Nailing It

In the fog of working on an individual pet, let alone keeping tabs on what else is going on the salon at any given moment, groomers should take the time to focus on excellent nail care to increase client satisfaction and potentially provide other revenue sources. From the most basic nail trim to the finishing touches, having the right equipment handy for the right situation makes for a much easier grooming session. In some instances, an extra fee for optional services above and beyond the norm can be an opportunity to increase revenue.

The first step in caring for a pet’s nails is to ensure its safety by knowing the animal. If the pet is new to the salon or hasn’t been in for a time, observe how aggressive it is or learn if it has had a prior behavior issues related to nail trimming, or even an extreme nail trim phobia. If so, position the pet in a manner that will protect it and the groomer, as well as make the job easier. When necessary, use a cloth muzzle or Air Muzzle for extra protection. If the pet ultimately requires sedation, it is best to refer the client to a vet.

Next comes the inspection of the pet’s nails. Each time the pet appears for a regular groom, check its nail condition. Changes in diet, exercise routine, aging, normal or abnormal nail growth, and other conditions will affect nail health. This nail inspection is especially important for a new pet, or one in for infrequent grooming. These are some areas that should be checked thoroughly:

Nail Length—Check the front and hind nails separately, as growth rate varies. Nail clipping may not be needed as often in active, healthy pets, as the nails will wear from running and walking. However, the dew nails present in some breeds are higher on in the inside of the legs and grow more slowly. These nails will generally not wear as quickly and may require more frequent trimming. Left unchecked, the dew nail can grow into the nail bed, rather like an ingrown toenail, making it painful and hard to get at.

Nail Health—Look for signs of infection, disease and other concerns in the paws and nails. Note the nail color, thickness and texture. Brittle, cracked nails can be a sign of infection, disease or nutritional deficiency. A diet including zinc and omega-3 fatty acids can help with nail health, but infections and other diseases will need to be properly diagnosed by a veterinarian and treated with medications or even surgery, in serious cases.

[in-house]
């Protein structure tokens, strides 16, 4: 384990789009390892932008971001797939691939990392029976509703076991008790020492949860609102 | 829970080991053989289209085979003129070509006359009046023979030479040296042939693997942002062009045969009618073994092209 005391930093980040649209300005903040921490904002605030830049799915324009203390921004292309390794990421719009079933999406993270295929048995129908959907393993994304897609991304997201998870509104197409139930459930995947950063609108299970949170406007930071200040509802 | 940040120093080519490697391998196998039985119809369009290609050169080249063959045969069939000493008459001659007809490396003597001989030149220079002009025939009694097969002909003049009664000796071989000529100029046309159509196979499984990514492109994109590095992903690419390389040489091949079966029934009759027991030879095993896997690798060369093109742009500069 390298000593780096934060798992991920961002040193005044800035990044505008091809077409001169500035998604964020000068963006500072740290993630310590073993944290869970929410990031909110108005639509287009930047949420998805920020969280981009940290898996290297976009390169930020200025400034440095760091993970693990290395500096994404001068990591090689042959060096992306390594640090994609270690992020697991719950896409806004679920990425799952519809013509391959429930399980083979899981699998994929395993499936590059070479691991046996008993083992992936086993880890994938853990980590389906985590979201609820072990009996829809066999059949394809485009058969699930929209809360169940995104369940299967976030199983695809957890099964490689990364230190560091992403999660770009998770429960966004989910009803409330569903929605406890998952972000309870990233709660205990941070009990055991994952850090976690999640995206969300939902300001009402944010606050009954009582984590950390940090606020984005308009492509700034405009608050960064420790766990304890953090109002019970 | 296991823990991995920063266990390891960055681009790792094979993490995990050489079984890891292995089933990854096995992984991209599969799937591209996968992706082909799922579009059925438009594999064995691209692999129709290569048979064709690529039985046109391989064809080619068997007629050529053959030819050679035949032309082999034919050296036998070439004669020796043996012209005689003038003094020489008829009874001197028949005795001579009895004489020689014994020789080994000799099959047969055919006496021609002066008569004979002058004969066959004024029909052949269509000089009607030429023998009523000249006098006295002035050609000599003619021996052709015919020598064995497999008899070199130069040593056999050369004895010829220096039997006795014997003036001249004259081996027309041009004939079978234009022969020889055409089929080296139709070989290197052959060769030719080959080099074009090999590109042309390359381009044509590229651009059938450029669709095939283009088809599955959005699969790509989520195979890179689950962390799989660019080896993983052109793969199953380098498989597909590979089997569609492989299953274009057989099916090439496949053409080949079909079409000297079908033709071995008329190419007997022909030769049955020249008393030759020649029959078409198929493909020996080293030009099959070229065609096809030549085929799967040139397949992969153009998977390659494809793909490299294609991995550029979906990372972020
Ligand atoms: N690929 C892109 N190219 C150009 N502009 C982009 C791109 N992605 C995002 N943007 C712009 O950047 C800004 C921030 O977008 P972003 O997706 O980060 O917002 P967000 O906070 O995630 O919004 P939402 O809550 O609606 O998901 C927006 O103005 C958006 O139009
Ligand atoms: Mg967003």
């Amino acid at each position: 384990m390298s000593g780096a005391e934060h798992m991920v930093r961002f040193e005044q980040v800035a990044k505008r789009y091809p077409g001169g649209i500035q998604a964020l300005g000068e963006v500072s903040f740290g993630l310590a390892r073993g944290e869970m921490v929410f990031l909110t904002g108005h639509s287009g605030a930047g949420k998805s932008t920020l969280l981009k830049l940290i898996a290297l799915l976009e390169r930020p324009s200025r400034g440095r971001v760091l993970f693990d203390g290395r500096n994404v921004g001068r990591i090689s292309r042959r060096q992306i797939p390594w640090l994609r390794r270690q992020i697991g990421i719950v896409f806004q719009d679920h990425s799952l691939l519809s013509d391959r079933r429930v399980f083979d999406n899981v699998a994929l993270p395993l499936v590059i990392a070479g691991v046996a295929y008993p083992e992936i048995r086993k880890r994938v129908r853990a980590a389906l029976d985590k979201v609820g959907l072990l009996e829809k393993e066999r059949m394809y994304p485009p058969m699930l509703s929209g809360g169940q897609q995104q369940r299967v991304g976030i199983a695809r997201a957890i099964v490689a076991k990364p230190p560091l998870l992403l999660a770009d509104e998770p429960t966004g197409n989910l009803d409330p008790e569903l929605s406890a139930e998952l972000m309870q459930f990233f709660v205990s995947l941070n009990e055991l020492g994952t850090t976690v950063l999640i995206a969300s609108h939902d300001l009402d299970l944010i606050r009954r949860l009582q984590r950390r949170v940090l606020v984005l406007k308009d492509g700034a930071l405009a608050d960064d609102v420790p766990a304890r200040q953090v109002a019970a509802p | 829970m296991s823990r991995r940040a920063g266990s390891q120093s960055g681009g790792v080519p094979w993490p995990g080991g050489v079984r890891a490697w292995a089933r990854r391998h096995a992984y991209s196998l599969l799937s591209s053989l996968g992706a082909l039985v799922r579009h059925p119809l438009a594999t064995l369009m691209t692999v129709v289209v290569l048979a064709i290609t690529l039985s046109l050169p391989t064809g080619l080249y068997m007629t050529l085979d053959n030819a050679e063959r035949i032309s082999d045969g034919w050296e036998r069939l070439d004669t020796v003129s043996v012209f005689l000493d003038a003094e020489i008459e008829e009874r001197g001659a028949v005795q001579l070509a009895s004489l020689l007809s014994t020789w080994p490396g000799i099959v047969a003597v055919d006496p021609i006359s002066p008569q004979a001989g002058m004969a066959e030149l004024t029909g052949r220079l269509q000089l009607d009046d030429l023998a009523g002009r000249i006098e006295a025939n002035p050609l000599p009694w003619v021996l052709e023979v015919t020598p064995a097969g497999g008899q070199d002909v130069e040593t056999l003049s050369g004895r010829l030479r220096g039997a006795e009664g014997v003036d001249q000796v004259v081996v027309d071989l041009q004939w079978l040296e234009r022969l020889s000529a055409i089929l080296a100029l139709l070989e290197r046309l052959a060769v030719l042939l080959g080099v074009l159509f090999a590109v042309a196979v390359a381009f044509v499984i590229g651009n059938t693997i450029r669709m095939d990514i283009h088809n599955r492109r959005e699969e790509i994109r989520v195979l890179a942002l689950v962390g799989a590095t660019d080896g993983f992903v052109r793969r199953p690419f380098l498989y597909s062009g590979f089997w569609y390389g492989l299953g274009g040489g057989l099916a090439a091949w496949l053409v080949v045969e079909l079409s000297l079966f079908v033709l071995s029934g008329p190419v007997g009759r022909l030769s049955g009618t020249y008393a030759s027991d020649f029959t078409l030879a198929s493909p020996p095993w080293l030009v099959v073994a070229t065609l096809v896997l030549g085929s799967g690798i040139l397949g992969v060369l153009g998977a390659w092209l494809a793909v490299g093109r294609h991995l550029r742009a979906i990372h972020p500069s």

Paw and Pad Health—Inspect the pet’s paw and pad condition for dryness or cracking. Note any cuts or wounds, and refer to a veterinarian, if necessary. Many over-the-counter pet-pad moisturizers are available, but avoid using or recommending human moisturizers, as they can soften pads and lead to more complications or injury. Apply pet-specific moisturizer and send some home with the owner for daily application.

Nail Color—Light-colored nails are easier to cut, as the blood vessels and quick are more visible. Black and darker-pigmented nails tend to have longer nail beds, which can complicate things.

Thickness—The thickness of the nail will determine what type of nail clipper to use.

Choosing Equipment

What are the best nail clippers to use: guillotine, scissor or plier-style? That will depend on the pet and the job at hand.

Guillotine—As the name implies, these nail clippers work like a guillotine, with a small blade moving up from the handle when squeezed. This style of nail clipper works best for smaller to medium-sized nails.

Scissor—Scissor clippers are a popular and inexpensive option for small dog nails. The scissor design has curved blades to cut through rounded dog nails. They are a great value, but always inspect before using; loose hinges and dull blades can injure the nail.